December 2, 2021


Free For All Food

Here’s what Rick Volz, the late founder of Voltzy’s Root Beer Stand, told a DDN restaurant reviewer in 2004

a man cooking in a kitchen preparing food: Rick Volz, founder of Voltzy's Root Beer Stand in Moraine, died Monday, Feb. 1 in Kettering Medical Center after a lengthy illness. FILE

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Rick Volz, founder of Voltzy’s Root Beer Stand in Moraine, died Monday, Feb. 1 in Kettering Medical Middle soon after a lengthy disease. FILE

Far more than 16 years in the past, Rick Volz explained to former Dayton Day by day News food editor and cafe critic Ann Heller that his Voltzy’s Root Beer Stand in Moraine was the “only Mobil 6-star diner in the state.”

And he was just acquiring warmed up.

The announcement Monday that Volz, the beloved founder of the burger-and-soup joint in Moraine, had died at Kettering Health-related Center after a extended disease prompted an outpouring of tributes and recollections on the carryout restaurant’s Fb site. Volz had operated the Moraine carryout restaurant for much more than 30 many years. It has been found at 4668 Springboro Pike for a lot more than a ten years, right after having moved from its primary trailer spot at 3578 Kettering Blvd.

Pictures: Rick Volz and some of the famous burgers of Voltzy’s Root Beer Stand fame

Heller — who herself develop a faithful following of Dayton-spot foodies all through her very long tenure of composing about meals and dining establishments for the DDN — wrote a assessment or types of Voltzy’s in June of 2004.

Under a headline of “Voltzy’s serves up a side of humor with its ‘six-star’ fare,” here’s what Heller experienced to say about the more substantial-than-lifetime Rick Volz and some of his popular menu things, which include what was then a $29, 9-pound burger. Foodies will take note her reference to Anne Kearney and Tom Sand, who returned to their hometown of Dayton from New Orleans, where by they had operated a critically acclaimed restaurant, and went on to located the former Rue Dumaine in Washington Twp.:

“On trip I was consuming at Peristyle, a person of the best places to eat in New Orleans. It is owned and operated by Anne Kearney, a chef and a Dayton indigenous, and her husband, Tom Sand. She has been named a major chef in the country by the James Beard Affiliation, Foodstuff & Wine journal and Wine Spectator. Her cafe is the type of put that serves sweetbreads wrapped in prosciutto and foie gras with a tracing of balsamic black-pepper syrup. Knowing the Dayton relationship, I questioned Tom Sand where they eat when they occur back to check out family.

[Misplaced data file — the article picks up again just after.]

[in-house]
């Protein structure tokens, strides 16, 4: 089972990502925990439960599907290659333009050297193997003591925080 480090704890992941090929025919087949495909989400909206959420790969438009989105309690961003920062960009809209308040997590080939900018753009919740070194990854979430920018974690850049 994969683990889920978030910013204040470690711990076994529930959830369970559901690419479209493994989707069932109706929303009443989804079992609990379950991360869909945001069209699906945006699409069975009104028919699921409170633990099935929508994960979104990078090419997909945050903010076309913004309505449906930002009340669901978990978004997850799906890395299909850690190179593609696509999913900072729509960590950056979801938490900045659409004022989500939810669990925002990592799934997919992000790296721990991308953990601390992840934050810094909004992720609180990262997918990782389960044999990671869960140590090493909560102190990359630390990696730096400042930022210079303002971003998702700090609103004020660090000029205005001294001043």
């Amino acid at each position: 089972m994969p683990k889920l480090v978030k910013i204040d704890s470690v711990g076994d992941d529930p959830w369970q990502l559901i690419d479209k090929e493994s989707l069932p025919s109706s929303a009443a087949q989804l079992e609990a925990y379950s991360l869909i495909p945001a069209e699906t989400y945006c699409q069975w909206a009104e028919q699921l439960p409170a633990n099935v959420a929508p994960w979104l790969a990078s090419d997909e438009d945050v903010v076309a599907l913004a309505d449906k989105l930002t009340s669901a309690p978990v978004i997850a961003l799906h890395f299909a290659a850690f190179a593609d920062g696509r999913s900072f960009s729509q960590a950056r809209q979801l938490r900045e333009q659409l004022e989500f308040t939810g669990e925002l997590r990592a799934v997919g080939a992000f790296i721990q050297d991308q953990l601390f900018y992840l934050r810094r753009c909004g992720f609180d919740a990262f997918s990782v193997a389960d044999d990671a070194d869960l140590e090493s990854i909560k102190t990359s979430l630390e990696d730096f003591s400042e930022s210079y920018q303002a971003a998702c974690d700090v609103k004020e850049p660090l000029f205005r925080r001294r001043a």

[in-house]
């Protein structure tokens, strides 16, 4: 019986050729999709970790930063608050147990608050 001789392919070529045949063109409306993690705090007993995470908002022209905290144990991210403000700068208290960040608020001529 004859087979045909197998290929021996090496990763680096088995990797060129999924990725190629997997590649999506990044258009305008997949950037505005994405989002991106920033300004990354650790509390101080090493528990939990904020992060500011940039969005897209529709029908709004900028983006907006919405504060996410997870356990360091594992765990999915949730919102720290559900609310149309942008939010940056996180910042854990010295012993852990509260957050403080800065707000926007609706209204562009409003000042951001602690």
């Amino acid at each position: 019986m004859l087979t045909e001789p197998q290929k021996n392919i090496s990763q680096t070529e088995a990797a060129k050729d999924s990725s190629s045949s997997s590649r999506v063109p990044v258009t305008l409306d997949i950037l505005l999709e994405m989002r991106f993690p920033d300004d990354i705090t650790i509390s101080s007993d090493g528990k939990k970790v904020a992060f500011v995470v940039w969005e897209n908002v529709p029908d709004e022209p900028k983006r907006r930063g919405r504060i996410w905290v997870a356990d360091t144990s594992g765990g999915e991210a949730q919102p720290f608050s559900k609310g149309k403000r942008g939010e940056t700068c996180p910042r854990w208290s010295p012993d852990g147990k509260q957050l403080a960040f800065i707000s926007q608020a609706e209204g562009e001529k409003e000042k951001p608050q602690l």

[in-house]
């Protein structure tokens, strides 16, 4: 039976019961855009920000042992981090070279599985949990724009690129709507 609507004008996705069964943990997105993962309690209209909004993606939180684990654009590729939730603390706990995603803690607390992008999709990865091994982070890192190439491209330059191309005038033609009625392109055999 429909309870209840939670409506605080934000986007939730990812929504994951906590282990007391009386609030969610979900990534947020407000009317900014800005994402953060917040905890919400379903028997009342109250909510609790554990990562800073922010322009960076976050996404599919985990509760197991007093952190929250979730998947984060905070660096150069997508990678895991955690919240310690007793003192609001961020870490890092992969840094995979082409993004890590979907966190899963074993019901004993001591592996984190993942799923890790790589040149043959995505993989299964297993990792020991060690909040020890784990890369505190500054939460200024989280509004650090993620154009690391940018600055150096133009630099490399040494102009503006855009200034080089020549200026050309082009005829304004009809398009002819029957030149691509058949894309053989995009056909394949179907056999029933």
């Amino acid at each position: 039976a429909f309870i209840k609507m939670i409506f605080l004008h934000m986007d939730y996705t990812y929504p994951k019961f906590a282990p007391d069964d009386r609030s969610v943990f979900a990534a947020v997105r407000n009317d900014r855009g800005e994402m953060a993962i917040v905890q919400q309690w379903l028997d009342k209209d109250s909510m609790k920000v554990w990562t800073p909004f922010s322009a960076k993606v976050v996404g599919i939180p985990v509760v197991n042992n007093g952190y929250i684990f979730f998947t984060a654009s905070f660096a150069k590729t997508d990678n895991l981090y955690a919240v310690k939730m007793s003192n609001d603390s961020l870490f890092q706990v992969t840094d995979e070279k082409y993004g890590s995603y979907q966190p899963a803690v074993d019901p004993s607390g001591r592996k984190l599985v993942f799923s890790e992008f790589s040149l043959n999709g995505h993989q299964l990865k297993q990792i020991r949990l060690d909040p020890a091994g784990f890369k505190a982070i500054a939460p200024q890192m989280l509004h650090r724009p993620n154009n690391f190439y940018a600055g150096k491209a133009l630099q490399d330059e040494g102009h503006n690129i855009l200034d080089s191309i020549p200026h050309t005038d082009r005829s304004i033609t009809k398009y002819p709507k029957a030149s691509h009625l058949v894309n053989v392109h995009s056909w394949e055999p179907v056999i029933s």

“I like the Pine Club,” Sands answered. “And Voltzy’s.”

`You necessarily mean Voltzy’s the Wiener the World Awaited?’ I asked, paraphrasing the logo that applied to be on Voltzy’s menu. Indeed, which is the a person. And, he mentioned, he took his spouse there the past time they visited Dayton. She had Voltzy’s exclusive.

Voltzy’s is in a trailer forever parked on Kettering Boulevard in Moraine. It is regarded for its 20-, 40- and 60-ounce burgers — and the bawdy humor of the entrepreneur, Rick Volz . His put is only open from 11 a.m. to 2 p.m. And, regulars say, you’ll be really blessed if he will make you a sandwich at 2 p.m. The golf programs phone.

It has been many years since a buddy took me to Voltzy’s, but when I came back from New Orleans I had to test the `special’ that Kearney experienced. So I stood at the trailer window and ate what he remembered she had: a Double Voltzy of two hamburger patties, ham, grilled onions and cheese. And listened to his wind-up spiel.

`See the dude more than there? He made use of to weigh 380 pounds. Seem how a lot fat he’s lost ingesting at Voltzy’s,’ states Volz, who dismisses any grease in the sandwiches by indicating `it’s all the calories slipping out.’

The adult males standing at the window continue to chuckle at the time-worn strains. They occur as a great deal for the banter as the burgers. Recurring ritually, it offers a perception of continuity in an not sure planet. He greets newcomers with good-humored insults, but not all acquire it very well. One particular businessmen with a stiff higher lip stalked absent offended and was requested again by his manager, who was a faithful shopper.

`We grew to become good buddies,’ claims Volz, and the guy has hired him to cater a daughter’ graduation social gathering in Michigan next year.

The stand has been in operation 14 decades, but Volz built his title with the Invoice Clinton Divorce Particular, a 9-pound marvel with 6 1/2 lbs of hamburger, a pound of onions and 20 slices of cheese amongst the buns. He calls it the Birthday Cheeseburger Cake.

`Just place candles on it as a substitute of Sara Lee,’ he states. It expenses $29 and is intended for 5 adult males. He offered 165 previous calendar year.

There is much more than burgers at Voltzy’s. Sandwiches assortment from Italian sausage to grilled bologna, with sweet slaw puppies available on Friday and Saturday.

And he even has a seasonal menu. In the winter, he erects a plywood protect about the trailer windows, with more than enough room for 10 prospects standing with sandwiches in hand. That’s when he capabilities novelties these kinds of as a cabbage roll sub and every day soups — cabbage roll soup, Cream of `Vandalia’ (Vidalia) onion, hen tortilla soup and even a cheeseburger soup — a cheese soup that consists of hamburger and diced onion. Some soups he can make just at the time a year.

In usual exaggeration, he finishes up the recitation with the pronouncement that `We’re the only Mobil six-star diner in the state.’

Perfectly, it was superior more than enough for Mobil three-star chef Anne Kearney. It’s fantastic enough for me — though I’d like provolone alternatively of what preferences like American cheese on my Double Voltzy.”

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